Oilers greats McDavid, Gretzky open up in ‘epic conversation’

Watch some of Connor McDavid's top plays of the 2019-20 season... so far.

For NHL clubs, greatness seems to come in bunches. Just as was the case in Pittsburgh with their parade of Hall of Famers, highlighted by Nos. 66 and 87, Edmonton’s been gifted two of the greatest to ever play the game in Nos. 99 and 97.

And similar to the mentorship Sidney Crosby received from his Penguins predecessor in Mario Lemieux, Connor McDavid‘s had the chance to learn from The Great One through his first few illustrious years in the NHL, with Wayne Gretzky returning to the organization in 2016 as vice-chairman of Oilers Entertainment Group.

The generational pair recently sat down for a lengthy discussion for GQ Sports, released to the world Thursday while McDavid’s 2019-20 campaign remains on hiatus, awaiting the end of the COVID-19 pandemic.

Here are a few highlights from the conversation between the two all-time Oilers greats:


1. Gretzky thinks McDavid’s faced far more pressure than he did in his younger days

There’s no question Gretzky faced immense pressure to perform as he rose to become the most prolific scorer the game had ever seen, especially in an era that allowed far more physicality inflicted upon superstar talents. But even so, it doesn’t compare to what McDavid’s dealt with from his youngest days in the sport, says Gretzky — here was their exchange on the subject:

Gretzky: “The one thing I can relate to is I understood, and understand, the pressure that you’re under, and the microscope. And you probably even had more of a microscope than I did because in this day and age it’s a smaller world, and there’s more media attention. And the reality was, although there was a lot of focus on me, you were a can’t-miss No. 1 pick at 16 — at 16 and 17, I still had half the hockey world saying, ‘Well, I’m not sure if he can play. He might be too small. He might be too slow.’ So, my path, my journey was a little bit different than yours because you had so much pressure from the age of probably eight, nine, that, ‘Okay, this guy’s probably going to be the first pick overall.’ And each and every year, you got better and obviously delivered.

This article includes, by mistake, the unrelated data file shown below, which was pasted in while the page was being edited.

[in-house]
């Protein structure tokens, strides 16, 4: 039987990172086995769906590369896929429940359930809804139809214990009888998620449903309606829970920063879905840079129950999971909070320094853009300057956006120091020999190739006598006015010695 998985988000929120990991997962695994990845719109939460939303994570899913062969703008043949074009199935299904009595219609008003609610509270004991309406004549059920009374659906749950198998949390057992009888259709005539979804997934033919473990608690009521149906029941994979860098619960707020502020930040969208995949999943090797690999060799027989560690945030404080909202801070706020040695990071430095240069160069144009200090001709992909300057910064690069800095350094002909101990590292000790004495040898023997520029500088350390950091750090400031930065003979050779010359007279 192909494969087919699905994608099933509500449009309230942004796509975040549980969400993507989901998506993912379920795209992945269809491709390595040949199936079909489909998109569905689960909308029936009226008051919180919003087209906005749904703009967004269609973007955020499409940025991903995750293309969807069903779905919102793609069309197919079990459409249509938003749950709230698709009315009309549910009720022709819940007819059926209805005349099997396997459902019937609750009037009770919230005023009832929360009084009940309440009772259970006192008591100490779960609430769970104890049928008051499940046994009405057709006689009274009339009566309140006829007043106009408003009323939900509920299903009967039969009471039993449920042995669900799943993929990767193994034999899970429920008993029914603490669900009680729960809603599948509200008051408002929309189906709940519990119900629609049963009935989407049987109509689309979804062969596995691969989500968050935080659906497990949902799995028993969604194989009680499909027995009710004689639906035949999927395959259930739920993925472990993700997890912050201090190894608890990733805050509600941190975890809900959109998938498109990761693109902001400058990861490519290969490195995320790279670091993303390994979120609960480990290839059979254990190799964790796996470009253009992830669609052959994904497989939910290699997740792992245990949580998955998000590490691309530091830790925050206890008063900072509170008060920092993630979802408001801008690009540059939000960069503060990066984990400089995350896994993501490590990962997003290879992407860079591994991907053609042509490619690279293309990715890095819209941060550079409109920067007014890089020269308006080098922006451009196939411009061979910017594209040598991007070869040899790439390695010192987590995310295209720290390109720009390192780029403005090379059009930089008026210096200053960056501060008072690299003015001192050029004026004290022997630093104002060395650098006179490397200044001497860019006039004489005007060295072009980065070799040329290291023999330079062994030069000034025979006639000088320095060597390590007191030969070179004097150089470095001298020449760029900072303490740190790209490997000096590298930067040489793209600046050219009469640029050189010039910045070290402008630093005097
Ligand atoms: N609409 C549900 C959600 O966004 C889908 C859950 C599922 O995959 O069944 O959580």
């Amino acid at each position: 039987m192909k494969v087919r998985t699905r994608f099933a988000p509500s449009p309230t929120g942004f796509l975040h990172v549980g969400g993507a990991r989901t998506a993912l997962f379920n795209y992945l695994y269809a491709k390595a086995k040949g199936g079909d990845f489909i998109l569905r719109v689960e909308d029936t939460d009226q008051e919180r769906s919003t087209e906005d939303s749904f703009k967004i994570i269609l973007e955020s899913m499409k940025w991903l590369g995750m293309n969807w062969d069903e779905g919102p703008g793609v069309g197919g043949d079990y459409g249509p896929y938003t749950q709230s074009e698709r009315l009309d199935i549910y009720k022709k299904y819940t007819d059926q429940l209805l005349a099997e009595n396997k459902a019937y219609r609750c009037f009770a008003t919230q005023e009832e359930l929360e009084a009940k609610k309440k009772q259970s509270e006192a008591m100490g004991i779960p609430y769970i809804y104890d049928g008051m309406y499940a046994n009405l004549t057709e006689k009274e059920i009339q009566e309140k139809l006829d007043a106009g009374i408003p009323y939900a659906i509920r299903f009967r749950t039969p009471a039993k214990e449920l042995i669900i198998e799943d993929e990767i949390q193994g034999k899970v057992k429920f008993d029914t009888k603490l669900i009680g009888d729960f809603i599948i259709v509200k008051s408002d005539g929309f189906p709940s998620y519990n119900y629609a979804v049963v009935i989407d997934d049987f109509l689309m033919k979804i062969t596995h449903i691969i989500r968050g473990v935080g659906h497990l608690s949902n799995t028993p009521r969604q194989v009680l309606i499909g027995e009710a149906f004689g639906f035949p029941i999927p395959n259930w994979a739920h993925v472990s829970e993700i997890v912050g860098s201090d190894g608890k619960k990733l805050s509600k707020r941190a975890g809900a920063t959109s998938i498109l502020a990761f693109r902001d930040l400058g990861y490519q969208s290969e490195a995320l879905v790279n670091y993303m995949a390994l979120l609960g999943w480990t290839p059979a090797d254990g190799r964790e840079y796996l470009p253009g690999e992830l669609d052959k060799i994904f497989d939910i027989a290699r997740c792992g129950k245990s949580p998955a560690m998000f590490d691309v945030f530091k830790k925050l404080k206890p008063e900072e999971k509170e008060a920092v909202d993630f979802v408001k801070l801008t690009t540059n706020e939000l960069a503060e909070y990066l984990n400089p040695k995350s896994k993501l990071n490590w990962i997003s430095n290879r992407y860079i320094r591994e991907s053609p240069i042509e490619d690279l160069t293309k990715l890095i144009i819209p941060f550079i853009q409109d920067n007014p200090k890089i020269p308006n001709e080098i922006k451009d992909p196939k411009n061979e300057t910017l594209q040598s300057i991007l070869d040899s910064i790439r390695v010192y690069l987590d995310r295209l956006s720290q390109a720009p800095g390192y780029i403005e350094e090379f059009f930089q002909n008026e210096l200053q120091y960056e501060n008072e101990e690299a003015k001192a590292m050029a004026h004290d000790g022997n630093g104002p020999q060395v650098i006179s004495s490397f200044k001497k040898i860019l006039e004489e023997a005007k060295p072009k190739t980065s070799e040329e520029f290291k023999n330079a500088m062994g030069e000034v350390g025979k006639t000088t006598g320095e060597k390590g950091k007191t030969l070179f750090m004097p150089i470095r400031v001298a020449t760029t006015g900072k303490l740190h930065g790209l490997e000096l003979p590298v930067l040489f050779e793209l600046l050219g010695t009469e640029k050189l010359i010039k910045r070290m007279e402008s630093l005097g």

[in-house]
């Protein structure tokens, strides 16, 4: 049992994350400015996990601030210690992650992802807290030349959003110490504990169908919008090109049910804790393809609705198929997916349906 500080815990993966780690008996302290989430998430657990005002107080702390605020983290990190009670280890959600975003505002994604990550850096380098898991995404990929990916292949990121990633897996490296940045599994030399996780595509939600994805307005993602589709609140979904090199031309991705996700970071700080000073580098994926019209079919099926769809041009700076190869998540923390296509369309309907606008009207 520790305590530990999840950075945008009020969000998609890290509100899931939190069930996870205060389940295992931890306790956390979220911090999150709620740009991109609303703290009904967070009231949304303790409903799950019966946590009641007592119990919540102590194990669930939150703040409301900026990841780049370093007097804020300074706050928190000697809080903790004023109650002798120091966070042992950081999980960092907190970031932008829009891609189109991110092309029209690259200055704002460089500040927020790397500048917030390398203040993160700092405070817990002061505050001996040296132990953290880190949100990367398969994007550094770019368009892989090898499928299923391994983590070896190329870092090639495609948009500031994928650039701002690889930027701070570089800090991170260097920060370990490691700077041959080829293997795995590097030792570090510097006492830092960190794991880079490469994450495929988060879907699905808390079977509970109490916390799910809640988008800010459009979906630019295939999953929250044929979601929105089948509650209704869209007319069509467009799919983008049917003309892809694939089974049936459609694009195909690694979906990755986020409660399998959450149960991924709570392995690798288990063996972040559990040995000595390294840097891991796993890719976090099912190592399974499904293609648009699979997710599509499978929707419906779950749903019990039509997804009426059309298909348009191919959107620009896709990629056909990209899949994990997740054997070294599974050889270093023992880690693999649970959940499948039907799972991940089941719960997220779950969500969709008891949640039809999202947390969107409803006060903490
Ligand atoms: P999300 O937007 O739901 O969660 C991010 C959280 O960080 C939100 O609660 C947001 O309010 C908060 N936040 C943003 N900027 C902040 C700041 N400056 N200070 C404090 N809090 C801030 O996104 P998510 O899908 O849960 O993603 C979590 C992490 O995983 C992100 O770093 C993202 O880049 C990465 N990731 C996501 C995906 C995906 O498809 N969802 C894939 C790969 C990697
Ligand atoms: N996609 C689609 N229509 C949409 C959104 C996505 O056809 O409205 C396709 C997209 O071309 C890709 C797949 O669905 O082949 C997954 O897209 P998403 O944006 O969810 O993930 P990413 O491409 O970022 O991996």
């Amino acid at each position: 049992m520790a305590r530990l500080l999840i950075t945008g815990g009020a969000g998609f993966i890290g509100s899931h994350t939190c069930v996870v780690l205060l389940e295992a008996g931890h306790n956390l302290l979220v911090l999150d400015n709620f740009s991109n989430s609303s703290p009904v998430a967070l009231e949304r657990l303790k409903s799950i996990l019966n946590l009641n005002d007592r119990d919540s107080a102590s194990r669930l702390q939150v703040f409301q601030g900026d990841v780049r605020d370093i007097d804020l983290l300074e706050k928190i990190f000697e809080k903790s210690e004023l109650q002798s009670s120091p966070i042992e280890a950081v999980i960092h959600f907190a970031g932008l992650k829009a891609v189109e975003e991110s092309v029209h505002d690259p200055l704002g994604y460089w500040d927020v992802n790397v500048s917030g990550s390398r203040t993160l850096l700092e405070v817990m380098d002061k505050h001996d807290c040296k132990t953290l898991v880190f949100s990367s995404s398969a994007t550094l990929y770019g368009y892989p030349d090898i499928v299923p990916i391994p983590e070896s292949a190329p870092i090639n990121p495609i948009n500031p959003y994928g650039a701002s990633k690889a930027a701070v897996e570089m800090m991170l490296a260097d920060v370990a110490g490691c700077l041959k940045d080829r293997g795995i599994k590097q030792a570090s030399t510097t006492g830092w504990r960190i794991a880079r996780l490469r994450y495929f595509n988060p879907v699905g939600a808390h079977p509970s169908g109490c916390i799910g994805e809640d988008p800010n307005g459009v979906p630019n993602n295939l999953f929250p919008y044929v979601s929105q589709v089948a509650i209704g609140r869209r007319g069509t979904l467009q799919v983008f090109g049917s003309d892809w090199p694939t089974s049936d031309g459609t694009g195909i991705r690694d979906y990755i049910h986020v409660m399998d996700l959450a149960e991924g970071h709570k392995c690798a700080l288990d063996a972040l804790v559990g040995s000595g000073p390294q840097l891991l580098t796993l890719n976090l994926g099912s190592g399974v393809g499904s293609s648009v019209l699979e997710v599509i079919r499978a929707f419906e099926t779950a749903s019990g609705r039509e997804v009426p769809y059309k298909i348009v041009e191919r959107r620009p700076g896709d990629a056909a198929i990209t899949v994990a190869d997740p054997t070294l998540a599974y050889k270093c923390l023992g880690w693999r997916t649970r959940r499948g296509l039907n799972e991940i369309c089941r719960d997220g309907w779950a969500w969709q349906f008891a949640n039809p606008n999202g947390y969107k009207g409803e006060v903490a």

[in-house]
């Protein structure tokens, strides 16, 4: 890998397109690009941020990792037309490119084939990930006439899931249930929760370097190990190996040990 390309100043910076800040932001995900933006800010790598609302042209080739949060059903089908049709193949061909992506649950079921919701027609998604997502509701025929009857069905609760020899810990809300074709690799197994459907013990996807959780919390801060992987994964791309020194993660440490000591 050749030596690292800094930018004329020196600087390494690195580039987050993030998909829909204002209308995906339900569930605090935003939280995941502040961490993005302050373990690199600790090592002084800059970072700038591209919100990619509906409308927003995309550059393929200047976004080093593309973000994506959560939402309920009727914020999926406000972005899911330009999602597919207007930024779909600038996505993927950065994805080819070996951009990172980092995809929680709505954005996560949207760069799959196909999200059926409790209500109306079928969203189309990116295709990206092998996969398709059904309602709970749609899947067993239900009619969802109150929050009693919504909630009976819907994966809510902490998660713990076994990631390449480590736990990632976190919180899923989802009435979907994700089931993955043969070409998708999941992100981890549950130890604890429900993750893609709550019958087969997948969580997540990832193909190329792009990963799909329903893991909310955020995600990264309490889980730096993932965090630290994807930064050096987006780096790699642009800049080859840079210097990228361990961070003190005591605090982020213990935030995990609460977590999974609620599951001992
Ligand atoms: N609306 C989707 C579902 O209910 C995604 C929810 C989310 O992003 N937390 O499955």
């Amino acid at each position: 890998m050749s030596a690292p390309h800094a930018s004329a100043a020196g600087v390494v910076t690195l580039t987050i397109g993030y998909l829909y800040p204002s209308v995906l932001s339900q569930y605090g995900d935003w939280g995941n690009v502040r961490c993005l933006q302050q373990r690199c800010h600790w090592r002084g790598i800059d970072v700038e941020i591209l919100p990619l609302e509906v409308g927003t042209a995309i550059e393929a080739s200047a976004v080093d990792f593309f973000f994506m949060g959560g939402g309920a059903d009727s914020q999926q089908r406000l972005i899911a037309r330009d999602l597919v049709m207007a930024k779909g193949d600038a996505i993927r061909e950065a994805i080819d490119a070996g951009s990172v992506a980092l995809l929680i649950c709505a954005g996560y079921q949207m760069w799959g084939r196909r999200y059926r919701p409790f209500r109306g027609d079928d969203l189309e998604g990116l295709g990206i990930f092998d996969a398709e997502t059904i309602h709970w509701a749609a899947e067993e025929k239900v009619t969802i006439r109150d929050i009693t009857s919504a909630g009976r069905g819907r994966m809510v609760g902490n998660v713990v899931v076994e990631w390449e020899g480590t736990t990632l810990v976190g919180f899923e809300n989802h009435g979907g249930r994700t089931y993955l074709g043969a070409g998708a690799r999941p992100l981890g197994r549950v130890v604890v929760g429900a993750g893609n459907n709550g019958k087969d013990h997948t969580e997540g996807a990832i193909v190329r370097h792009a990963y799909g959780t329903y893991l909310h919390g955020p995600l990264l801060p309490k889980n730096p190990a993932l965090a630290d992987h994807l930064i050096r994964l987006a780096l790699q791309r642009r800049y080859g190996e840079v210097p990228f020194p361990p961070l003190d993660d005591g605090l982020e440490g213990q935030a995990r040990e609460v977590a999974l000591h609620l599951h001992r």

“… I was under a microscope, but I still had so many people saying, ‘Well we’re not sure. You know, he’s a good player but wait til he gets to the next level’ or ‘wait til he gets to junior hockey’ or ‘wait til he gets to pro hockey.’ So I had these doubters that really fuelled my fire, really pushed me to go to another level. Your pressure came from within, having to be successful and live up to the expectations because people would say every night, ‘Is this guy any good? I’ve got to see this kid play at 15 or 16’ and each and every year, you’ve gotten better and delivered.

“I don’t think people realize the pressure and the microscope that guys like you and Sidney Crosby and Mario (Lemieux), when they come into the league, it’s a lot harder than people think. And you know that better than anybody.”

McDavid: “Yeah, I mean, there’s so much pressure. Especially in Edmonton, you know what that’s like — going through what they went through over the last decade and whatever. You know, you’ve got to win.”

2. There’s a distinct difference between winning titles for a bigger city vs. a smaller one like Edmonton, and No. 99 would know